The Battle of Gonzales is considered the first actual battle of the Texas Revolution. It was the spark that  ignited the thrust for the Texas rebellion. Over the years, this conflict has become known as the “Lexington of Texas.” The little cannon was not surrendered to the Centralist forces, and has now earned a place in the rich history of Texas as a symbol of Texas Freedom.

John Henry Moore was an army officer, a Mason, an Indian fighter, a farmer and a cattle rancher.  He died on December 2, 1880, and was buried in the family cemetery north of La Grange.  

Joseph W.E. Wallace served as a Union General, a Mason, a lawyer, and a District Attorney. He died at Columbus on August 24, 1877. His body was reinterred in the State Cemetery in 1955.

Texas patriots Moore and Wallace, as well as the little cannon that roared and the volunteers at Gonzales, made a significant impact on the vibrant history of Texas. 

The fate of the little cannon is unclear. Some think the cannon was buried and later recovered. Historian Thomas Ricks Lindley thinks the cannon was taken to San Antonio, where it would have been used in the Battle of the Alamo.

Today, the battle is re-enacted every October during the annual “Come and Take It Days” celebration in Gonzales. It is important that this little cannon be remembered for firing the first shot for Texas Independence. This year marks the 180th anniversary of this historic event.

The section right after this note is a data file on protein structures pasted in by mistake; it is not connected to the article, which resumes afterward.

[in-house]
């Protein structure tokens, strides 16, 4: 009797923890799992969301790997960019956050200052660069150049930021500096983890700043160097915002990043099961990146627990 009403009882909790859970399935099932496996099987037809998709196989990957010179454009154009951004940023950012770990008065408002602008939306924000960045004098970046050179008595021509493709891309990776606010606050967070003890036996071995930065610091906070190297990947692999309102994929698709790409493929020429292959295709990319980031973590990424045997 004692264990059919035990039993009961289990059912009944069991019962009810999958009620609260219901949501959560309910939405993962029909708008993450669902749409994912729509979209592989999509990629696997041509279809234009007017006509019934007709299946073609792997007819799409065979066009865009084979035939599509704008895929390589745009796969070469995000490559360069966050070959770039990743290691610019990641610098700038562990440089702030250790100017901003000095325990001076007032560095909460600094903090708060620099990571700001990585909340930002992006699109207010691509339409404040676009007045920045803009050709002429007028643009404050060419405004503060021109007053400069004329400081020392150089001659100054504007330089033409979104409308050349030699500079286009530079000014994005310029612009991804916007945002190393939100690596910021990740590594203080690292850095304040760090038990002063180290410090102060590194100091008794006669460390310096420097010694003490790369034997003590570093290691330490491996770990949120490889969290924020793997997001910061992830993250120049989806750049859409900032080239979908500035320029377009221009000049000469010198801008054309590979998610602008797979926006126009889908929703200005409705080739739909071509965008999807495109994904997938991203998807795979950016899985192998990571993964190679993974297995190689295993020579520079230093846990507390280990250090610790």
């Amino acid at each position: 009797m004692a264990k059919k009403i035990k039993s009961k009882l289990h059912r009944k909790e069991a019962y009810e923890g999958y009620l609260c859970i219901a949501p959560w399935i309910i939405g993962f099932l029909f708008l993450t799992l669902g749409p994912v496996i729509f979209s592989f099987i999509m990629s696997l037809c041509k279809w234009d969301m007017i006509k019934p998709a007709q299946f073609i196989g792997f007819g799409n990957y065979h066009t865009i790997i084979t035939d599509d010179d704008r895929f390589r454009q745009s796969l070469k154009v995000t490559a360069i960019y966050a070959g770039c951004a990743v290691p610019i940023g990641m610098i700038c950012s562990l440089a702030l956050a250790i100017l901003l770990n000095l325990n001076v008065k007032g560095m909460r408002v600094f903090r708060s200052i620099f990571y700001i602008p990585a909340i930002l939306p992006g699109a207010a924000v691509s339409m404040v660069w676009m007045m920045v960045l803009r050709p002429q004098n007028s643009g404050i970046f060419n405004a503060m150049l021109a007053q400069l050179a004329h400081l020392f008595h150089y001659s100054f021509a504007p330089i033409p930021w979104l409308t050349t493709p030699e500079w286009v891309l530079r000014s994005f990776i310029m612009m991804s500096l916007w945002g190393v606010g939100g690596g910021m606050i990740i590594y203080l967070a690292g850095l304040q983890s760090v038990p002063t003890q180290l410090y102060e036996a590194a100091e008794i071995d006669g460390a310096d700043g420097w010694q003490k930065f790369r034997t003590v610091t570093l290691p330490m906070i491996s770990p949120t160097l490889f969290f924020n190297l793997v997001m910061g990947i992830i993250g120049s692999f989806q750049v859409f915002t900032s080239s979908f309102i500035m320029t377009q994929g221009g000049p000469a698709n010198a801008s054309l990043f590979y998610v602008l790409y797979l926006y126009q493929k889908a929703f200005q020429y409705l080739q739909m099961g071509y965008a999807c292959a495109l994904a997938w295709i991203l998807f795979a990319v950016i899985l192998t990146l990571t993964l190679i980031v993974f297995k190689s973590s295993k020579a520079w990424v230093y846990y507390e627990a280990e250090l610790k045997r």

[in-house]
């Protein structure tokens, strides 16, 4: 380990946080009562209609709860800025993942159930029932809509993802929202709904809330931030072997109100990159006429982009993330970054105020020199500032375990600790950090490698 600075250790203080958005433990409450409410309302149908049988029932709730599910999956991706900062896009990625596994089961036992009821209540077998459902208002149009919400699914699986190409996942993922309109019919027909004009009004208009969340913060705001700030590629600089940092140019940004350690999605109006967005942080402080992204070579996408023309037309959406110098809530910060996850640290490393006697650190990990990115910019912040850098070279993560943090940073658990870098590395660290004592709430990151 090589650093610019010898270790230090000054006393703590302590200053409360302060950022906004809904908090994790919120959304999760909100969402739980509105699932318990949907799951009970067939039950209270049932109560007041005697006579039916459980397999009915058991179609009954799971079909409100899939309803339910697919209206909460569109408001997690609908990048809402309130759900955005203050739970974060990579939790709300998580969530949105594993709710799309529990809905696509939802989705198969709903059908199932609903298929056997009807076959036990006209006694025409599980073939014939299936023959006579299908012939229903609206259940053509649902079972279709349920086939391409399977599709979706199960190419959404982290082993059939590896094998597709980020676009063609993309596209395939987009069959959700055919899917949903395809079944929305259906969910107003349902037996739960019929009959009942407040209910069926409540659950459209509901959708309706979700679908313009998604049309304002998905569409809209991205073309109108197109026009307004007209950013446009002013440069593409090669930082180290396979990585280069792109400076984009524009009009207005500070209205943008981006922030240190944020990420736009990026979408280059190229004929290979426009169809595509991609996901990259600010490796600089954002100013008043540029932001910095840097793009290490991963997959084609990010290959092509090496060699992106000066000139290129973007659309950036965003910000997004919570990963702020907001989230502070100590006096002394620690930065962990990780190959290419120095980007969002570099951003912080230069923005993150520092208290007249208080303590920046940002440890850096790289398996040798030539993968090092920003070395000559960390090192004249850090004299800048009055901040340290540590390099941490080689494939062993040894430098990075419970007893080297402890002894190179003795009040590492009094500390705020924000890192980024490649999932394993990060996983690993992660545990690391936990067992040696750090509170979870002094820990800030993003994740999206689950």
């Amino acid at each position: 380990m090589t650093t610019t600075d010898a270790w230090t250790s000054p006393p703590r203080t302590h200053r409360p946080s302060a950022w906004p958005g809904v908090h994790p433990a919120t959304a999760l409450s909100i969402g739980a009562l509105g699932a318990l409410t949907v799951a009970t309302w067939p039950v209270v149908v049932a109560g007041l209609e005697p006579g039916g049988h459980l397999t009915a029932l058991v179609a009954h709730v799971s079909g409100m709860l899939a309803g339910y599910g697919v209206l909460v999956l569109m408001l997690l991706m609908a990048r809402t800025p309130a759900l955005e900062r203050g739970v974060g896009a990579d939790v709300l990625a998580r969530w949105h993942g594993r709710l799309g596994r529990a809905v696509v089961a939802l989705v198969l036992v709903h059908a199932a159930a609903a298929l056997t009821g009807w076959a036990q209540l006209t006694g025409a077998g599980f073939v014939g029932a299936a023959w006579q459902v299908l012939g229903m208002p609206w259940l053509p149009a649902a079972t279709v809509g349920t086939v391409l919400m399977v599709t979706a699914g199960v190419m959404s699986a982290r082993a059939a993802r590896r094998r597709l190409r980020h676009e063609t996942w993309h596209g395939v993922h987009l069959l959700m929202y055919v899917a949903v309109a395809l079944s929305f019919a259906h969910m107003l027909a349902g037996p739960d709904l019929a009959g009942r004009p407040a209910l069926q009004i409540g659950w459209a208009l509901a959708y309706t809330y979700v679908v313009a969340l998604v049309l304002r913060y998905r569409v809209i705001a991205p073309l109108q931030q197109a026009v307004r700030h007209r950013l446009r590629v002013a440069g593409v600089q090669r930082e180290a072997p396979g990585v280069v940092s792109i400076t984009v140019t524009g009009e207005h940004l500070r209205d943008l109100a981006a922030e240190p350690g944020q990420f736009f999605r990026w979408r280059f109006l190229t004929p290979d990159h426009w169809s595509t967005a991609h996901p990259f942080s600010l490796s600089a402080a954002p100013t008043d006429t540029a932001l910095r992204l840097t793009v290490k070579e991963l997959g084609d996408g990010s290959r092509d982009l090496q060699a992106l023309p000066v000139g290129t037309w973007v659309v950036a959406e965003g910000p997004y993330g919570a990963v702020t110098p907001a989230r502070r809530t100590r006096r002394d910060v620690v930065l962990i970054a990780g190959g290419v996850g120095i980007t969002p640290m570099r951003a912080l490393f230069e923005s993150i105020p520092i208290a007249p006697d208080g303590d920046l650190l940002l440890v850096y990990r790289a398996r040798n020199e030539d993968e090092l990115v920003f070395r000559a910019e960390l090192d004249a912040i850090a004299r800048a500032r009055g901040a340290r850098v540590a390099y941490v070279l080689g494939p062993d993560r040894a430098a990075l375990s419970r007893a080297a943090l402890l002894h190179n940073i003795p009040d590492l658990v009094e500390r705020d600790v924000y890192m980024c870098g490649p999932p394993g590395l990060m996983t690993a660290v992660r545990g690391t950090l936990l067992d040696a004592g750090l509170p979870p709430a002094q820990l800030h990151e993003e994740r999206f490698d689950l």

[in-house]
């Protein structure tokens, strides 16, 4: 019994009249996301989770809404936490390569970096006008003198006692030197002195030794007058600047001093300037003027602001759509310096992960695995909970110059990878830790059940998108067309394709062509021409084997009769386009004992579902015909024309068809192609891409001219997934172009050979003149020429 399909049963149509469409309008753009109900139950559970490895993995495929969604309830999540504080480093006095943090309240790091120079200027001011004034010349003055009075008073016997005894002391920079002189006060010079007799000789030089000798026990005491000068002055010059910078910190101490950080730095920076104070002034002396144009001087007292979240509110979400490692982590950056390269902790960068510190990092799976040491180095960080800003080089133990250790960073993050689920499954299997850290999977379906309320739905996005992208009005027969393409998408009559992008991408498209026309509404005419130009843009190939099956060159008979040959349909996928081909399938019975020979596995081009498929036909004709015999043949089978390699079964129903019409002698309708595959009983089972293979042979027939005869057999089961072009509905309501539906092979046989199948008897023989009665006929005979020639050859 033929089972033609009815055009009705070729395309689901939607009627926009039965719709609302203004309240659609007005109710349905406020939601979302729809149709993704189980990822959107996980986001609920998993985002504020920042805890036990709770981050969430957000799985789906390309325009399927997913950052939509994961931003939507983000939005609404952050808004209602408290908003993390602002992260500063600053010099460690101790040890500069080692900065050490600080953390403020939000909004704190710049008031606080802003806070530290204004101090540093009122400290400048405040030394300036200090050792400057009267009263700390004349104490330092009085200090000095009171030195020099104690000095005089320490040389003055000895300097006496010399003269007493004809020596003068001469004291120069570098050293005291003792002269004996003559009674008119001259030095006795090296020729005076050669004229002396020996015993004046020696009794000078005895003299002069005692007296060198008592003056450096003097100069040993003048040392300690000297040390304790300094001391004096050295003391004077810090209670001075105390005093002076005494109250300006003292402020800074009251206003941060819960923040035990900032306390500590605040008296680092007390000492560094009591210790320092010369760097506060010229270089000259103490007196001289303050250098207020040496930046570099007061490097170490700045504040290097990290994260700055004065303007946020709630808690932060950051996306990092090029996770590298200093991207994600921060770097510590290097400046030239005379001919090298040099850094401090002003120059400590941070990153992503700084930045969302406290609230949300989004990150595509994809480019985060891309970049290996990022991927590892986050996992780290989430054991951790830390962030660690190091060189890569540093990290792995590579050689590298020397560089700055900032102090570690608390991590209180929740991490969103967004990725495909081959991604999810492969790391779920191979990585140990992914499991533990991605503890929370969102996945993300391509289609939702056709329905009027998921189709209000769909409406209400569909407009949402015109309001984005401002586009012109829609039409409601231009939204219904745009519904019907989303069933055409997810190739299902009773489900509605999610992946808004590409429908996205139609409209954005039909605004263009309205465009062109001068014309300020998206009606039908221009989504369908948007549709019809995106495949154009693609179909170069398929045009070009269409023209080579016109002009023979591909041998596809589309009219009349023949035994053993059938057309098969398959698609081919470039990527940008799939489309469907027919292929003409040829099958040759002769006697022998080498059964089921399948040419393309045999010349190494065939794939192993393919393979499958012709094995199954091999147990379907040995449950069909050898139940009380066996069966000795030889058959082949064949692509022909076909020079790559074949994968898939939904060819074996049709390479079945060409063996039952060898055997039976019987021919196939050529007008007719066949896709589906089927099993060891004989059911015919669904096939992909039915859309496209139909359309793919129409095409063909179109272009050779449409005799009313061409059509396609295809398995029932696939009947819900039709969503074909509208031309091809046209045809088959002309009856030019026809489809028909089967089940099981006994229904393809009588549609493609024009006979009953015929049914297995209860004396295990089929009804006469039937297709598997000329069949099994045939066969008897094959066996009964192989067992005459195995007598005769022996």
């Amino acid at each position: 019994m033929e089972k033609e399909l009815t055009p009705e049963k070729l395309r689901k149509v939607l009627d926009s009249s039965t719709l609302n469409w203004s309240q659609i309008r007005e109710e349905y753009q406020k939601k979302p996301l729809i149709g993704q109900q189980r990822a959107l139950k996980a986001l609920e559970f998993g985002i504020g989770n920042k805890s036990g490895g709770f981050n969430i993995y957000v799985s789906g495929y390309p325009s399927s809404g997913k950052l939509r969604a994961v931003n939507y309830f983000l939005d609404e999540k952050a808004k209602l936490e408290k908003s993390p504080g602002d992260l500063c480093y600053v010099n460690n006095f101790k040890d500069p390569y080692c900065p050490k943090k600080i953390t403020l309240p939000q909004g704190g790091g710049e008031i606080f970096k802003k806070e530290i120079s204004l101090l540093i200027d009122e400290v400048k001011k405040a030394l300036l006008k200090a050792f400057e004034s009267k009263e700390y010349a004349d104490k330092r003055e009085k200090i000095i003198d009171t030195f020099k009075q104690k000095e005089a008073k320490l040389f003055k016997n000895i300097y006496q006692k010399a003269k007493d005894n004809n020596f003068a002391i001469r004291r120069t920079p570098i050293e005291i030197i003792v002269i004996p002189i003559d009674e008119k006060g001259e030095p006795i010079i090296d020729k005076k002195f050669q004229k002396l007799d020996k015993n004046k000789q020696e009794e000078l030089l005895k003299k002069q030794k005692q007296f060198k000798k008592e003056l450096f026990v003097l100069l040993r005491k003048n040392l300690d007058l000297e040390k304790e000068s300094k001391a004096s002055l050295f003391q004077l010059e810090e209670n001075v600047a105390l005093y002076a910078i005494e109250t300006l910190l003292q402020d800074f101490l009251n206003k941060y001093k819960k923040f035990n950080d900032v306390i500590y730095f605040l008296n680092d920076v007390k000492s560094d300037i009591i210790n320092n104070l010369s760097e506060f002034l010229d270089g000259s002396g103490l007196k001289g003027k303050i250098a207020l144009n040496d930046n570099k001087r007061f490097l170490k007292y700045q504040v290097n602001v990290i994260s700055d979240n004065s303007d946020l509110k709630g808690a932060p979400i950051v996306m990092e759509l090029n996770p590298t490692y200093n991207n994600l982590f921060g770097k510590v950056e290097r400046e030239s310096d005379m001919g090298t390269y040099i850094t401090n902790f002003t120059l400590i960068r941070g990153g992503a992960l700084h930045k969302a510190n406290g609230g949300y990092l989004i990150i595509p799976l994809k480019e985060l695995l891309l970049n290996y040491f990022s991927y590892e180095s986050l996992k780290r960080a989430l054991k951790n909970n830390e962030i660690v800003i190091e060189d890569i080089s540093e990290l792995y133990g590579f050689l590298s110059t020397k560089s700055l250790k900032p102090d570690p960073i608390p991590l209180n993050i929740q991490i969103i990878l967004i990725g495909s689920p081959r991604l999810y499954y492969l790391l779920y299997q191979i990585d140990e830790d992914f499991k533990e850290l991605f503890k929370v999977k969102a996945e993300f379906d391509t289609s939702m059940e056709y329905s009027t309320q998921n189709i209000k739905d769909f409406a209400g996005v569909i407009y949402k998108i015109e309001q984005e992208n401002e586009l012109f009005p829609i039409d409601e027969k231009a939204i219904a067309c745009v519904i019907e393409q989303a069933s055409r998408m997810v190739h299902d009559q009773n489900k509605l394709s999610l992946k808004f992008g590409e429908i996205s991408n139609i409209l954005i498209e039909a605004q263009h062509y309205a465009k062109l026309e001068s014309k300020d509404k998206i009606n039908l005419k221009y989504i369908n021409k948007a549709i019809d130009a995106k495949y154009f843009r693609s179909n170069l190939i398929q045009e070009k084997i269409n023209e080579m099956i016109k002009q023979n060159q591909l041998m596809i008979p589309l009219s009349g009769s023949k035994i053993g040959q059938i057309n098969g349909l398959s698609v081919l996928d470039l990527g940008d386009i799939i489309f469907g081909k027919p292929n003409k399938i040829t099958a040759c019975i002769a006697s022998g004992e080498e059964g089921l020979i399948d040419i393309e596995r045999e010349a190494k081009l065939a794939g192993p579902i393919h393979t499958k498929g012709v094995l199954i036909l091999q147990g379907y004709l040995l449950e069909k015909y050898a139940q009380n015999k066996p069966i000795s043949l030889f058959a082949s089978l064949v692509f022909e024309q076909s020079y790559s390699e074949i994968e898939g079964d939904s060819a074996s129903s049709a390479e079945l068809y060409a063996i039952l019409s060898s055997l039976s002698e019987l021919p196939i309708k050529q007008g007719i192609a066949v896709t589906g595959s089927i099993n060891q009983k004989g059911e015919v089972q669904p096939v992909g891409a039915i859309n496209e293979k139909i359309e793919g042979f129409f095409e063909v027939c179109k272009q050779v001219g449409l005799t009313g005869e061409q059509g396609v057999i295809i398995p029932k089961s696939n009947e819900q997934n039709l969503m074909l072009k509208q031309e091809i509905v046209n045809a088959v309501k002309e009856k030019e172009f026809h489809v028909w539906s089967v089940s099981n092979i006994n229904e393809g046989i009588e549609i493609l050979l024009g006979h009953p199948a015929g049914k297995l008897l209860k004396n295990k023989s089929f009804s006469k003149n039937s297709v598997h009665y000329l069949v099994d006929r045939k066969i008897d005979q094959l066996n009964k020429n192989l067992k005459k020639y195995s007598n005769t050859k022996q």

The medal

The obverse of the 2015 TNA medal features the six-pound caliber cannon that fired the first shot for Texas Independence, as well as the “COME AND TAKE IT” battle flag.  

The reverse of the medal shows the official seal of the Texas Numismatic Association. The medal was designed by TNA Medals Officer Frank Galindo of San Antonio, Texas.

Single bronze medals are priced at $6.50 postpaid. Medal sets (one bronze medal and one 1-ounce silver medal) are priced at $47.00 for each set, plus $4.50 per set for postage and handling. If insurance is requested, there is an additional cost of $2.50 per medal set. 

Make checks or money orders payable to TNA. Orders may be placed by contacting Frank Galindo, TNA Medals Officer, at P.O. Box 12217, San Antonio, TX 78212-0217. For questions, email karfra1@netzero.net.